Because I tend to really like Grant Morrison I also have all of the Seven Soldiers series. Well except for one issue missing from one of the series that I somehow didn't notice was absent in my comic pile that week, and couldn't find later on yet, so I'd probably need to find a scan of that one somewhere before reading, but I don't think it is part of the continuity anyway.

As far as Marvel goes, I mostly follow Daredevil and Spider-Man, and also get Astonishing X-Men, and since I'm caught up with DD, that mostly just leaves me with a decision whether to read these Civil War and Civil War: Front Line limited series I've gotten parallel to the Spider-Man and X-Men stuff or separately, but I didn't get all the tie-ins and such. Actually I think I may have bought some of the Avenger issues relating to Civil War (I had tried to get into the Avengers during that "Disassembled" thing, because I liked them in the JLA/Avengers x-over, but the Scarlet Witch plot annoyed me, so I didn't really get into the series). Still it shouldn't be as complicated as sorting out the best reading order for my DC backlog. I also have the Supreme Power and Squadron Supreme stuff and Next Wave series (though iirc I'm missing Next Wave #9 for some incomprehensible reason, that is while I'm fairly sure I had it ordered, by the time I bagged the accumulating pile of comics I found all issues except for #9, which is why I haven't read it yet.)

So, any advice for the paths of least frustration resistance to slowly tackle my considerable comic pile with a sound strategy? Or should I just go stoically by publication date to recreate the initial reading experience?
ratcreature: RatCreature is buried in comics, with the text: There's no such thing as too many comics.  (comics)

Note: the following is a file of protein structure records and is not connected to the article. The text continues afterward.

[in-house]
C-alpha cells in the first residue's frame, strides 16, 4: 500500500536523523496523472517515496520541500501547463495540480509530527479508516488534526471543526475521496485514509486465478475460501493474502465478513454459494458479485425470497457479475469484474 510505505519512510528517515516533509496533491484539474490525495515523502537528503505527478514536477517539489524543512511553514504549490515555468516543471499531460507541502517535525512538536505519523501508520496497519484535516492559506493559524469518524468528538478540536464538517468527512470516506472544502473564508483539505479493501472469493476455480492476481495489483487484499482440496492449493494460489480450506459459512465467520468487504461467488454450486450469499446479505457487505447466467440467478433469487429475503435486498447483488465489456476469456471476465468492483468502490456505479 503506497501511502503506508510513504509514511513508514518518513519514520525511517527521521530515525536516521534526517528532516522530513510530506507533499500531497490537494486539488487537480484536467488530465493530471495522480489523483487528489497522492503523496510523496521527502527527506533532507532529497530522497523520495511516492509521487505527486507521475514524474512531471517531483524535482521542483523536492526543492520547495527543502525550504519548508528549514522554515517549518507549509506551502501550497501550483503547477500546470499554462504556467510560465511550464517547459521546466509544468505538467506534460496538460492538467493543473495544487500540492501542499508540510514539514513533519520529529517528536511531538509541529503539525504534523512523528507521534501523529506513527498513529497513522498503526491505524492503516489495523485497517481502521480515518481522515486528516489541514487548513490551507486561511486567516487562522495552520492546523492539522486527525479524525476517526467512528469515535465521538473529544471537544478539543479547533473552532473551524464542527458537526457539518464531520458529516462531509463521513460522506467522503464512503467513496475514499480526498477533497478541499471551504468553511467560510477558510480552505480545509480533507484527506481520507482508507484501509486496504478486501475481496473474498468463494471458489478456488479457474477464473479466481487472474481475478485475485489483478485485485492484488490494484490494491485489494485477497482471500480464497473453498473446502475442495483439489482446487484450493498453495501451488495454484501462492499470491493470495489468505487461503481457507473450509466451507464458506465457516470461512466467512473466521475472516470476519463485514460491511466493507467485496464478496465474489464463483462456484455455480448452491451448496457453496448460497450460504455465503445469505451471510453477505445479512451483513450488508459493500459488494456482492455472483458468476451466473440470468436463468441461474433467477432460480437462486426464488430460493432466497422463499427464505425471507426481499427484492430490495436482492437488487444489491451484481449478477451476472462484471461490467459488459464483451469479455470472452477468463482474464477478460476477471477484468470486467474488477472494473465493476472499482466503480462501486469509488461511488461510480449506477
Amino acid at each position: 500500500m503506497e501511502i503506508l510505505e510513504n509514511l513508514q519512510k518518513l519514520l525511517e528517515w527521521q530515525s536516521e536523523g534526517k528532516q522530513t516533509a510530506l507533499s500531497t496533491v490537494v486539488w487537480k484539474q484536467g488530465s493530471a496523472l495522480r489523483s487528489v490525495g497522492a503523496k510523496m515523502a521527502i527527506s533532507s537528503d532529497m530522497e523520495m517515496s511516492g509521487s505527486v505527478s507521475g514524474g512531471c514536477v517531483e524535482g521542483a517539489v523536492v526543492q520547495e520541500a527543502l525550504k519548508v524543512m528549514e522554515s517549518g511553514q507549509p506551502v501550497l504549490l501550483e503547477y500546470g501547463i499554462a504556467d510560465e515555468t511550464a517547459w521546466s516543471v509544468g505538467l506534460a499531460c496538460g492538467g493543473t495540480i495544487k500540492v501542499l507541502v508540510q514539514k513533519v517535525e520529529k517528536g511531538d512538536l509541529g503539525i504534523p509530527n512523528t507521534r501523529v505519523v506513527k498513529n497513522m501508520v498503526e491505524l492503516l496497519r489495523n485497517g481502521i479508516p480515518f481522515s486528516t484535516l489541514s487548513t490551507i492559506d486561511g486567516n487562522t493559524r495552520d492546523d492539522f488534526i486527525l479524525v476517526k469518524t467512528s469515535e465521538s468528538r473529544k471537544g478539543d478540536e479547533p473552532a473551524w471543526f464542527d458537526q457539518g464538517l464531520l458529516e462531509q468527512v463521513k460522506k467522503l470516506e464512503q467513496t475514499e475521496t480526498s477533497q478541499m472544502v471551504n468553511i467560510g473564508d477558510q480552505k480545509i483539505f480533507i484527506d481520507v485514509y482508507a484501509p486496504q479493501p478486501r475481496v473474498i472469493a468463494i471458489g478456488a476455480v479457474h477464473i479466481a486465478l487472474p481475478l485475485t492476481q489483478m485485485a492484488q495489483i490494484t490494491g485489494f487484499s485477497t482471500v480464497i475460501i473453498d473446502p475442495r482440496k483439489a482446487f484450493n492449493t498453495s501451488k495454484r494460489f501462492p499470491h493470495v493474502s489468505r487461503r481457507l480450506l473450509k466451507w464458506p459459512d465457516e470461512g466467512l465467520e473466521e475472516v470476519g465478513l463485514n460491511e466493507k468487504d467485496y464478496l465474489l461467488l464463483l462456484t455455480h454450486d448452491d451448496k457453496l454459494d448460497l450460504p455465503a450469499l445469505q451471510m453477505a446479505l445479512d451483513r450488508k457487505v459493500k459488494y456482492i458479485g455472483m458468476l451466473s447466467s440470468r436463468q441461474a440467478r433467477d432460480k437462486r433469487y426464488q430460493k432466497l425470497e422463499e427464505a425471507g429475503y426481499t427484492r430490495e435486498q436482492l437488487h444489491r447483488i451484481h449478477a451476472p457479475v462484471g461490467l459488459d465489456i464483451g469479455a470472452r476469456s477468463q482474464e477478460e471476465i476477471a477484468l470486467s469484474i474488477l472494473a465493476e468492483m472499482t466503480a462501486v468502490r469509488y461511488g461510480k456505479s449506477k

I haven't seen any new issues of newuniversal (written by Warren Ellis, art by Salvador Larroca) in the last couple of solicitations, which led me to believe that it may have been a miniseries rather than an ongoing one as I thought, but then I actually read the first six issues-- I had read the first issue when it came out, but it seemed very much a comic that is better read in larger chunks, so I waited-- and it turns out that it isn't, not even the end of a clear arc, #6 just stops with a "to be continued..." So does anyone know what's up with the series? Is it on hiatus? Cancelled?

It would kind of suck if the series stopped prematurely. While it isn't exactly an awesome comic, it's not awful either, and I'm quite enjoying it so far. The story isn't original (not even in the "new twist on old idea" way), which isn't surprising since I understand it is some kind of remake of a short-lived old Marvel alternate universe (that I had never heard about) or something like that. Basically it's just an "superpowers emerge because of mysterious event, what happens next?" setup, with some mythology stuff abut the nature of those superpowers and their trigger (the "White Event") thrown in, and the art isn't memorable either (though not awful or anything), but I'd still like to see the rest. It may have taken a bit, but after six issues I'm now actually somewhat interested in the characters and the plot.

On a somewhat random and ranty note: why is Marvel so fond of pasting "new" in their titles anyway? Like, there's "New Avengers", "New X-Men", "New Excalibur", "New Warriors"... far more than DC does. I find it annoying, and it makes collecting series a pain because you first have "Team Blah" then it changes to "New Team Blah" for a bit, then it either goes back to "Team Blah" directly or first to "Fabulous Team Blah" if they feel inspired before it reverts to "Team Blah" again, possibly with messed up numbers, and if you try to figure out in which order the story lines were published a while later, you need several hours of web research to untangle the mess. Not to mention that you risk getting the wrong comics when you try to get them via mail order, because you didn't realize that the website actually offered "The Fabulous New Team Blah" (say the Volume 2 incarnation of Team Blah) when you wanted that issue of "The New Fabulous Team Blah" (say the Volume 4 incarnation of the same). Does this actually help immediate sales? I mean these restarts are just as likely to give me an excuse to drop a series from my pull list and not add the new one if I'd been already following it, as to add it when I didn't, it really depends on the artists and writers, and well the inertia of having a a comic on my list and being completist about it goes actually a long way to stick with a series through a run by a team I dislike, whereas name changes give me an easy out. And like I said, retrospectively they get really confusing fast.